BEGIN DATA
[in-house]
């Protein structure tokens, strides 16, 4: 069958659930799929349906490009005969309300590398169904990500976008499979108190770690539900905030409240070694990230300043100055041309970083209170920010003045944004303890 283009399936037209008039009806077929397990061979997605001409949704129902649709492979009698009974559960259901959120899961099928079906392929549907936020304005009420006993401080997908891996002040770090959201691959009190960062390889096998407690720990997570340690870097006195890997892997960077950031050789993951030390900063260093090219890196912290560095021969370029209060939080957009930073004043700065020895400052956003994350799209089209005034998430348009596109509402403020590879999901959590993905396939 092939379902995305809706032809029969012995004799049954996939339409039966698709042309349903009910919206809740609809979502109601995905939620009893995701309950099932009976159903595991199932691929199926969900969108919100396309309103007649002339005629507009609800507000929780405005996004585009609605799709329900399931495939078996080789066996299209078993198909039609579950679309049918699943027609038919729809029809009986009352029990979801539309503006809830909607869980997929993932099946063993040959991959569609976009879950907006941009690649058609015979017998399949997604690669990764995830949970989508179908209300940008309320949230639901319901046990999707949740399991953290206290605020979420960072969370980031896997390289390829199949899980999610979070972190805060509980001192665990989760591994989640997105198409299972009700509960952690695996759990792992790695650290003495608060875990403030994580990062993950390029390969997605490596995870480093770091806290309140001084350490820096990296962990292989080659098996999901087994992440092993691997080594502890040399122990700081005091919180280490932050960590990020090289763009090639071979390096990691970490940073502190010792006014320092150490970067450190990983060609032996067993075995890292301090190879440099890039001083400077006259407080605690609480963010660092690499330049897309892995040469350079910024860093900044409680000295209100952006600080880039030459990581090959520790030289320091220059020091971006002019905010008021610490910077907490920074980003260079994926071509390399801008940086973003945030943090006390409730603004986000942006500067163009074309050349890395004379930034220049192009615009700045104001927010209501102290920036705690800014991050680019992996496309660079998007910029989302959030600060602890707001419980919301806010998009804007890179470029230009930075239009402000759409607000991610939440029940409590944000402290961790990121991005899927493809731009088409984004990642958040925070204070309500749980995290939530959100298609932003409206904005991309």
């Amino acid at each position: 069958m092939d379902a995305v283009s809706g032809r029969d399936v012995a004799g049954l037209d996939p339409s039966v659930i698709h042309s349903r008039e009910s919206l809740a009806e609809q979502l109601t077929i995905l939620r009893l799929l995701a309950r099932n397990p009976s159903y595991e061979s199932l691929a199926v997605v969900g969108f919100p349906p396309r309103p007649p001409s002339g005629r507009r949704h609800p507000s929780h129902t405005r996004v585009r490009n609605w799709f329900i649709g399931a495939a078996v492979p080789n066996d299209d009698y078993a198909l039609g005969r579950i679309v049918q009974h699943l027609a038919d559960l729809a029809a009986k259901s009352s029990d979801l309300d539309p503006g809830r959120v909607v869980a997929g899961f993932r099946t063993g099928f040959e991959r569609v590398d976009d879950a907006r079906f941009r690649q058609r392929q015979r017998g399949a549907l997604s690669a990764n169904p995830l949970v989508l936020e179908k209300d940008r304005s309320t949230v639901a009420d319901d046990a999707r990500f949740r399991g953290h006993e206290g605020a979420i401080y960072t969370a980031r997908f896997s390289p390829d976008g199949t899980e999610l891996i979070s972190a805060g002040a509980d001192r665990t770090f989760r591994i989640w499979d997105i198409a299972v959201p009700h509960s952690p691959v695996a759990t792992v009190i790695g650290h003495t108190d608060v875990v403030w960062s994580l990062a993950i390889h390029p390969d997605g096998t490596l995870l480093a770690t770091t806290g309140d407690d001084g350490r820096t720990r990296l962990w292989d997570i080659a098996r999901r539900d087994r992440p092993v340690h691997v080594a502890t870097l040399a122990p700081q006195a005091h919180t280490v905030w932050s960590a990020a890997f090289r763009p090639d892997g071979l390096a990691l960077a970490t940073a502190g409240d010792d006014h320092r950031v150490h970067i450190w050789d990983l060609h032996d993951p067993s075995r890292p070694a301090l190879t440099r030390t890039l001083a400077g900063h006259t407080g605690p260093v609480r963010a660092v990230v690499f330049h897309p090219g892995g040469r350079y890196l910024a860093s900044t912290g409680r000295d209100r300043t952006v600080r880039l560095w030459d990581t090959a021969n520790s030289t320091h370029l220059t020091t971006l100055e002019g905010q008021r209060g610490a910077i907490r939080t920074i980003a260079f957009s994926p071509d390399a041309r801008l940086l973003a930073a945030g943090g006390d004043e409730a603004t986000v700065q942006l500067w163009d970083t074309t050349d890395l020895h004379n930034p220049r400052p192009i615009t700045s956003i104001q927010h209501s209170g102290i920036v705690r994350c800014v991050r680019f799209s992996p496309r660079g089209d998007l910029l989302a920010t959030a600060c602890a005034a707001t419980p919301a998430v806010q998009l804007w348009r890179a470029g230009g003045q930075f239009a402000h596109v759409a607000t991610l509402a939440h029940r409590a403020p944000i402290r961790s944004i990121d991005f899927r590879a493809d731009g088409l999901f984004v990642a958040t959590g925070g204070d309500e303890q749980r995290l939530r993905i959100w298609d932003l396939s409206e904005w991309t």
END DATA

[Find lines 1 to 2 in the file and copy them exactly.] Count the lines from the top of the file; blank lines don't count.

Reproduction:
[in-house]
């Protein structure tokens, strides 16, 4: 069958659930799929349906490009005969309300590398169904990500976008499979108190770690539900905030409240070694990230300043100055041309970083209170920010003045944004303890 283009399936037209008039009806077929397990061979997605001409949704129902649709492979009698009974559960259901959120899961099928079906392929549907936020304005009420006993401080997908891996002040770090959201691959009190960062390889096998407690720990997570340690870097006195890997892997960077950031050789993951030390900063260093090219890196912290560095021969370029209060939080957009930073004043700065020895400052956003994350799209089209005034998430348009596109509402403020590879999901959590993905396939 092939379902995305809706032809029969012995004799049954996939339409039966698709042309349903009910919206809740609809979502109601995905939620009893995701309950099932009976159903595991199932691929199926969900969108919100396309309103007649002339005629507009609800507000929780405005996004585009609605799709329900399931495939078996080789066996299209078993198909039609579950679309049918699943027609038919729809029809009986009352029990979801539309503006809830909607869980997929993932099946063993040959991959569609976009879950907006941009690649058609015979017998399949997604690669990764995830949970989508179908209300940008309320949230639901319901046990999707949740399991953290206290605020979420960072969370980031896997390289390829199949899980999610979070972190805060509980001192665990989760591994989640997105198409299972009700509960952690695996759990792992790695650290003495608060875990403030994580990062993950390029390969997605490596995870480093770091806290309140001084350490820096990296962990292989080659098996999901087994992440092993691997080594502890040399122990700081005091919180280490932050960590990020090289763009090639071979390096990691970490940073502190010792006014320092150490970067450190990983060609032996067993075995890292301090190879440099890039001083400077006259407080605690609480963010660092690499330049897309892995040469350079910024860093900044409680000295209100952006600080880039030459990581090959520790030289320091220059020091971006002019905010008021610490910077907490920074980003260079994926071509390399801008940086973003945030943090006390409730603004986000942006500067163009074309050349890395004379930034220049192009615009700045104001927010209501102290920036705690800014991050680019992996496309660079998007910029989302959030600060602890707001419980919301806010998009804007890179470029230009930075239009402000759409607000991610939440029940409590944000402290961790990121991005899927493809731009088409984004990642958040925070204070309500749980995290939530959100298609932003409206904005991309």